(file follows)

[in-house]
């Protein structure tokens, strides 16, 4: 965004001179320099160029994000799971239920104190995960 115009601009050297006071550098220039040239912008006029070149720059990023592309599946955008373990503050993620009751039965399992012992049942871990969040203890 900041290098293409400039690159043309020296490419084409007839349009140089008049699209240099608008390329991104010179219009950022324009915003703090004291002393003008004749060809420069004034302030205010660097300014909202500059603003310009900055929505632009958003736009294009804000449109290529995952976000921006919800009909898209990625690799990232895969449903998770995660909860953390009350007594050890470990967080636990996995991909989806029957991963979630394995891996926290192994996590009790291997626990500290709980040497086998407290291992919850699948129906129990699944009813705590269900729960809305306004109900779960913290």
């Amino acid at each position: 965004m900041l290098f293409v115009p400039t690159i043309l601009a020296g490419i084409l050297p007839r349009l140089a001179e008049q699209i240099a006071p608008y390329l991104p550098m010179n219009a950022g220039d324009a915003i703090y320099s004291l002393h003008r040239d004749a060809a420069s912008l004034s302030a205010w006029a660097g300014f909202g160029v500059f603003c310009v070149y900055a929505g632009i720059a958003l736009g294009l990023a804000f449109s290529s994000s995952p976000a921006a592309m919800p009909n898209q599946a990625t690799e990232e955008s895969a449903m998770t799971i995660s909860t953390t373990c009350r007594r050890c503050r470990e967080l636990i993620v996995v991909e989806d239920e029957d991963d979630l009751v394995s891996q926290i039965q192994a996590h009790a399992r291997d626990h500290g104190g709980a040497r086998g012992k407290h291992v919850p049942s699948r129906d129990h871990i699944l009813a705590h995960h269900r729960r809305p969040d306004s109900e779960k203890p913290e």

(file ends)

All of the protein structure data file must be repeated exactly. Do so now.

[in-house]
């Protein structure tokens, strides 16, 4: 965004001179320099160029994000799971239920104190995960 115009601009050297006071550098220039040239912008006029070149720059990023592309599946955008373990503050993620009751039965399992012992049942871990969040203890 900041290098293409400039690159043309020296490419084409007839349009140089008049699209240099608008390329991104010179219009950022324009915003703090004291002393003008004749060809420069004034302030205010660097300014909202500059603003310009900055929505632009958003736009294009804000449109290529995952976000921006919800009909898209990625690799990232895969449903998770995660909860953390009350007594050890470990967080636990996995991909989806029957991963979630394995891996926290192994996590009790291997626990500290709980040497086998407290291992919850699948129906129990699944009813705590269900729960809305306004109900779960913290």
């Amino acid at each position: 965004m900041l290098f293409v115009p400039t690159i043309l601009a020296g490419i084409l050297p007839r349009l140089a001179e008049q699209i240099a006071p608008y390329l991104p550098m010179n219009a950022g220039d324009a915003i703090y320099s004291l002393h003008r040239d004749a060809a420069s912008l004034s302030a205010w006029a660097g300014f909202g160029v500059f603003c310009v070149y900055a929505g632009i720059a958003l736009g294009l990023a804000f449109s290529s994000s995952p976000a921006a592309m919800p009909n898209q599946a990625t690799e990232e955008s895969a449903m998770t799971i995660s909860t953390t373990c009350r007594r050890c503050r470990e967080l636990i993620v996995v991909e989806d239920e029957d991963d979630l009751v394995s891996q926290i039965q192994a996590h009790a399992r291997d626990h500290g104190g709980a040497r086998g012992k407290h291992v919850p049942s699948r129906d129990h871990i699944l009813a705590h995960h269900r729960r809305p969040d306004s109900e779960k203890p913290e």